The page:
Shelby County officials find new film of James Earl Ray - WMC Action News 5 - Memphis, Tennessee

Shelby County finds new film of James Earl Ray

James Earl Ray James Earl Ray

(WMC-TV) – The Shelby County Register's Office has found reels of film that contain the only known images of Dr. Martin Luther King's assassin as he pleaded guilty in court.

The film was actually discovered about a year ago when the county released newly-found, written records on James Earl Ray.

But that film has never been viewed because the machine that recorded it no longer exists, and the process of having it transferred has been held up by government red tape.

Boxes hold more than three hours of film associated with one the most famous events in American history. They're rare images of Dr Martin Luther King's assassin James Earl Ray.

"It's like finding buried treasure," said Shelby County Registrar Tom Leatherwood.

The film was discovered last year in a desk at the sheriff's office and was taken with a camera the sheriff purchased in 1968. Notes suggest deputies were rolling on moments the public's only seen in still photos and some of the images may not exist elsewhere.

"Are there picture of James Earl Ray engaging in a push up contest with guards or just pacing in his cell like a tiger at the zoo," asked Leatherwood. "We don't know."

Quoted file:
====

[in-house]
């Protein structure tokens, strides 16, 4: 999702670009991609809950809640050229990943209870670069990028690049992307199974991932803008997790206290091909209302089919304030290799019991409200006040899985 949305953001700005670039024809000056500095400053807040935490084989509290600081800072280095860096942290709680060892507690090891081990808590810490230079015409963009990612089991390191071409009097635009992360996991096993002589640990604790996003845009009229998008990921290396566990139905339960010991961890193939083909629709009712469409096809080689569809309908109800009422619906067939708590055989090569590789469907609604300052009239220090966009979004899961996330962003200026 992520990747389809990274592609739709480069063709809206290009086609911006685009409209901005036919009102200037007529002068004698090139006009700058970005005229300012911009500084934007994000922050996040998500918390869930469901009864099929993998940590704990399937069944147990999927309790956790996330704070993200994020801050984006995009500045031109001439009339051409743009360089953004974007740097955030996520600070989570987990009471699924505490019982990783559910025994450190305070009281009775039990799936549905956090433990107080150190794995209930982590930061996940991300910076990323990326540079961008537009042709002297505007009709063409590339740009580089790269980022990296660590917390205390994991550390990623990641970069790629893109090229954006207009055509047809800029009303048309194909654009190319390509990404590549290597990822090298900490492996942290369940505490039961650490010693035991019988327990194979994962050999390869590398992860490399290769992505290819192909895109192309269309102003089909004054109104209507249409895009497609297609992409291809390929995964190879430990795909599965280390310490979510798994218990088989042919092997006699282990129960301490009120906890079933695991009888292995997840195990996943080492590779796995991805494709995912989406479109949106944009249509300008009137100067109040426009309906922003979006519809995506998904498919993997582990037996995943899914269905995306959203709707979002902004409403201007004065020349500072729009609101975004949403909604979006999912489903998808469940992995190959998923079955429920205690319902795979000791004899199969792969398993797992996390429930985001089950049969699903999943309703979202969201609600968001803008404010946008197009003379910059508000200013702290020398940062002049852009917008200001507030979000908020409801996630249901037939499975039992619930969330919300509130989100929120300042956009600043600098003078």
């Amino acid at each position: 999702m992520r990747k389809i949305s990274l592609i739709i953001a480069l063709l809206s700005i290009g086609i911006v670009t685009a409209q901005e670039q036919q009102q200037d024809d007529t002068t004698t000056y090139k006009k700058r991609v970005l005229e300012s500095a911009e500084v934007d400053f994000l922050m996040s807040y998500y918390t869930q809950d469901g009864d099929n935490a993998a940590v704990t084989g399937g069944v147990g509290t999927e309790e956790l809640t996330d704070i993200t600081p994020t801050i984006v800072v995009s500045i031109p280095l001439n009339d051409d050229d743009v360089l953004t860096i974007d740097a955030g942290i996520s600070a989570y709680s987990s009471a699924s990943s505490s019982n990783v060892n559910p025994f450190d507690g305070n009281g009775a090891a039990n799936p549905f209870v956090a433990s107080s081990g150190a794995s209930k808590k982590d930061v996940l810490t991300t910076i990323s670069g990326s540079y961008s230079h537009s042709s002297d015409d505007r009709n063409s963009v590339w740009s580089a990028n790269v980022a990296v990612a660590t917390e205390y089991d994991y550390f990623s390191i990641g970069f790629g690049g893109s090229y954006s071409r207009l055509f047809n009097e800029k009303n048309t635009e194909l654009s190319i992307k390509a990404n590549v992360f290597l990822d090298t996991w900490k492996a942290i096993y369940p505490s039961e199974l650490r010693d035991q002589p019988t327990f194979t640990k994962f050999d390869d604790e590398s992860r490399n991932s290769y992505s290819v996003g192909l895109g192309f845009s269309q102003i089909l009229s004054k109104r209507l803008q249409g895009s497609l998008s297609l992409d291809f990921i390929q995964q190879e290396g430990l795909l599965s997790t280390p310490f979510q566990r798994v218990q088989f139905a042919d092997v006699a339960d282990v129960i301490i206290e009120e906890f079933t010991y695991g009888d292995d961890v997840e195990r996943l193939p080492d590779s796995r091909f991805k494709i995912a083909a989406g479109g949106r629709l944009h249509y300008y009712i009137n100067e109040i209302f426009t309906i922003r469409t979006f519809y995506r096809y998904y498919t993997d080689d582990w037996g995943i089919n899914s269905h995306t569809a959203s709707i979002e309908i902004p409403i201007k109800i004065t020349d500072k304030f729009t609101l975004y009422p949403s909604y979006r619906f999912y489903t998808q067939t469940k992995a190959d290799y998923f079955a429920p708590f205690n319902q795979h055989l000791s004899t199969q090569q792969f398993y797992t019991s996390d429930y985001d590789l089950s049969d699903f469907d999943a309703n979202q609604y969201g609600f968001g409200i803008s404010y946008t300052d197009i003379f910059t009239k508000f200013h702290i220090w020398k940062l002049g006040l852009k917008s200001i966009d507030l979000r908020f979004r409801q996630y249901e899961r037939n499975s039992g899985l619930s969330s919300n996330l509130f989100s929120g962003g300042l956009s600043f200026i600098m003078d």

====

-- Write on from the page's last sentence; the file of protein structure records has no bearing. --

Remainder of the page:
But what each frame holds will remain a mystery until the film can be transferred to a different format.

However, that's not going to be as simple as taking the tapes and dubbing them to a different format. The film hasn't been sitting in a climate controlled environment, so it may be damaged and need to be restored.

"That's our first priority," said Leatherwood. "If we don't get that right we will never know what's on here."

Multiple efforts to get the county to fund the restoration and conversion have stalled.

"Our ultimate goal is to have these tapes digitized and free to the public on our website along with the other material," he said.

Leatherwood is on a mission to find the money and the experts necessary to give the images their public place in history.

Leatherwood doesn't expect that the tapes hold a smoking gun that will rewrite history, but he feels certain that if the film is restored it will hold images of Ray that no one has ever seen unless they witnessed them in person.

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